Today is our annual parish meeting, so it seems a good time to share this anecdote. A priest of my acquaintance, rector of a prestigious urban parish for only a few months, was preparing for the parish’s annual meeting (and that’s a lot of work, as my colleagues can attest). In the midst of this, the priest’s two young children simultaneously came down with the kind of nasty bug that seems to appear regularly, all too frequently, in families with small kids. Usually at the worst possible time.

The beleaguered cleric took a moment out from preparing the obligatory annual report and tending to ailing offspring, to make this journal entry:
“Hey – it’s sick, screaming kids weekend – just in time for the Annual Meeting. Well played, Satan.”

Well played, Satan. Could there be a more appropriate, or accurate, summing up of many of the goings-on in our nation, in the world?

Well played, Satan. How else are we to understand the rancor and rudeness, the disrespect and division that surround us, that have turned public discourse into public discord?

You may wonder what Satan is doing in the midst of this reflection, this liturgy, our lives. Well, the short answer is: the usual. Wreaking havoc, leading us astray, sowing doubt and fear, encouraging us to put ourselves at the center of power and privilege and abandon others to the outskirts. Urging us to hear only our own voices, and to stifle or silence the voices of others. Even, or especially, the voice of God. Offering prosperity to a few of us, at the price of poverty for many of us. Distracting us with seductive visions of safety and security — as long as we turn a blind eye to artificial walls of division and the needs of others. Calling our attention away from the persecuted who turn to us seeking shelter, that we may focus only on our own material comfort and well being. Make no mistake: Satan will let us rule — as long as we play by Satan’s rules.

The contentious, conflicted milieu in which we find ourselves may be unfamiliar, but it is nothing new to God. The prophet Micah preached to the wayward people of Israel, reminding them of God’s steadfast love, generated not by a rota of ritual sacrifice or public display of self-righteousness, but in justice, mercy, and humility.

Paul wrote to the church in Corinth, reminding the fledgling Christians of the then-novel, topsy-turvy theology of God’s kingdom: what is foolish will shame what is wise; what is weak will shame what is strong; what is low and despised will bring to nothing worldly things and thoughts. This is Christ, and him crucified: foolish, weak, low, despised, and the hope of the world.

Perhaps in writing this Paul had in mind the familiar teaching of Jesus in the portion of Matthew’s Gospel we know as the Beatitudes. Jesus lays out a vision of the world which dwells in (straddles) two places: the present and the future.

In the present, we have those who are blessed — the poor, the mourners, the meek; in the future, they shall be comforted, shall inherit the earth.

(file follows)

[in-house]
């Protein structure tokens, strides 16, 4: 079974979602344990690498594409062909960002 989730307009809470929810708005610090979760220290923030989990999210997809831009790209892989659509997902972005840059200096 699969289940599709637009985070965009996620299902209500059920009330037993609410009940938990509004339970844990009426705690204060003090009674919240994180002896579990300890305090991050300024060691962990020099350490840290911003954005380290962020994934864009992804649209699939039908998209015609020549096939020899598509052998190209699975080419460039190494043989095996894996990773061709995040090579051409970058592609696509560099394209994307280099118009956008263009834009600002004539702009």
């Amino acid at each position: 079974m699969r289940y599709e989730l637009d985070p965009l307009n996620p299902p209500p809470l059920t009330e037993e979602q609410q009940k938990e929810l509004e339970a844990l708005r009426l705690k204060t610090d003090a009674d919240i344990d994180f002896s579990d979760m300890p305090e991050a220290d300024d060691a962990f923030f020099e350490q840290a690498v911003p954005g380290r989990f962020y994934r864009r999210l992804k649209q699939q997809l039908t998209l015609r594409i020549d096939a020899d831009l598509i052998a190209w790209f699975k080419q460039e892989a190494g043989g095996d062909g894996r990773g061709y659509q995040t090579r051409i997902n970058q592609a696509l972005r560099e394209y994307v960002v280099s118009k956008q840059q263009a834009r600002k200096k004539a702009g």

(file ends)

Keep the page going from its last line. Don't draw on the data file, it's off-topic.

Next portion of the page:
In the present, we have those who seek righteousness, the merciful, the pure in heart, the peacemakers; in the future, they shall be satisfied, shall obtain mercy, shall see God; shall be called children of God.

In the present, we have those who are persecuted for righteousness’ sake…who are reviled and have “evil uttered against them on my account”, says Jesus, reminding his listeners that the prophets, too, were so persecuted.

There are some who would inherit the earth through fear and domination. There are some who would inherit the earth through hoarding their riches like the man who came up with a plan to preserve his burgeoning treasure by tearing down his barns, and building ever-larger ones.

But Jesus assigns this inheritance of the earth not to those with earthly authority or unimaginable wealth, but to the meek.

I would like to suggest that the meek have gotten a bad rap. I once worked with a high-powered executive who scornfully spoke of the potential promotion of a less-aggressive colleague: It’ll happen, he said, when the meek inherit the earth.

Yet the coupling of the meek and the inheritance of the earth, or the land, is well grounded in scripture— for example, Psalm 37. (And let’s remember that the Psalms are essentially Jesus’ prayer book.) In this psalm, the Hebrew words used for “possess” or “dwell” or “inherit” translate more accurately, if less gracefully, as “tenant” (think of it as a verb) and “tabernacle” (same thing). Those who will tenant the land and tabernacle the earth are the godly; who are generous in giving; whose steps are directed by God; who are faithful; who keep God’s law in their heart. Those are the meek. The meek, we might say, are people who keep the two great commandments: who love God with all their heart, soul, and mind, and who love their neighbors as themselves.

This is heady stuff to lead us into, or out of, a parish annual meeting. But never was there a better time to call to remembrance why we are here, what we are doing, and for whom.


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